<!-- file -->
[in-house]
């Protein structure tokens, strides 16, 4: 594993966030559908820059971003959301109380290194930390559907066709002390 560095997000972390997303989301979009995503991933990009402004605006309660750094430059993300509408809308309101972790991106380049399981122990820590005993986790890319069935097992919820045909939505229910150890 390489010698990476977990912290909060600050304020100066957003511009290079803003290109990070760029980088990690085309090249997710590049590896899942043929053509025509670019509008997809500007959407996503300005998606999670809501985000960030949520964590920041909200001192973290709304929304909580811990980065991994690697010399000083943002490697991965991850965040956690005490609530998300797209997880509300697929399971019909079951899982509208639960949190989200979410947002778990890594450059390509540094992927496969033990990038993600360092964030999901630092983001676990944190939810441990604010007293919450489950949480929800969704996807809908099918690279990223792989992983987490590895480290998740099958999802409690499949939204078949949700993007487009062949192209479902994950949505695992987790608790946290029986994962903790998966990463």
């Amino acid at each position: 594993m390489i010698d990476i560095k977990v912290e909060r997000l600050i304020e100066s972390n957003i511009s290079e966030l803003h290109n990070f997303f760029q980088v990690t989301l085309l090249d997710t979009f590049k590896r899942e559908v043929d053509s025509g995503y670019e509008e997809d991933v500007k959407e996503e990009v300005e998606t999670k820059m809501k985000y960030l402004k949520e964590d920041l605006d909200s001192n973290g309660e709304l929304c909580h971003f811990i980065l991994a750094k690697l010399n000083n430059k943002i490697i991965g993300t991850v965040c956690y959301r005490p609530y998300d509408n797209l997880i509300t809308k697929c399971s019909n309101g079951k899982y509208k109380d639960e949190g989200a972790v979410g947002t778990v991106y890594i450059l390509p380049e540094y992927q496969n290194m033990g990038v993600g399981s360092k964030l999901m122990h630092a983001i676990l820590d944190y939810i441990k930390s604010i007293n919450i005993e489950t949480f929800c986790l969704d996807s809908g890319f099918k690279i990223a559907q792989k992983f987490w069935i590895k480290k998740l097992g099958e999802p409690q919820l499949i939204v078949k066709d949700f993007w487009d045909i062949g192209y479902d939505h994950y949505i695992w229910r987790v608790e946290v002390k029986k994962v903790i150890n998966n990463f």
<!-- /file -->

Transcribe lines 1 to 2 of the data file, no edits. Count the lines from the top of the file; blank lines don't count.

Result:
[in-house]
């Protein structure tokens, strides 16, 4: 594993966030559908820059971003959301109380290194930390559907066709002390 560095997000972390997303989301979009995503991933990009402004605006309660750094430059993300509408809308309101972790991106380049399981122990820590005993986790890319069935097992919820045909939505229910150890 390489010698990476977990912290909060600050304020100066957003511009290079803003290109990070760029980088990690085309090249997710590049590896899942043929053509025509670019509008997809500007959407996503300005998606999670809501985000960030949520964590920041909200001192973290709304929304909580811990980065991994690697010399000083943002490697991965991850965040956690005490609530998300797209997880509300697929399971019909079951899982509208639960949190989200979410947002778990890594450059390509540094992927496969033990990038993600360092964030999901630092983001676990944190939810441990604010007293919450489950949480929800969704996807809908099918690279990223792989992983987490590895480290998740099958999802409690499949939204078949949700993007487009062949192209479902994950949505695992987790608790946290029986994962903790998966990463």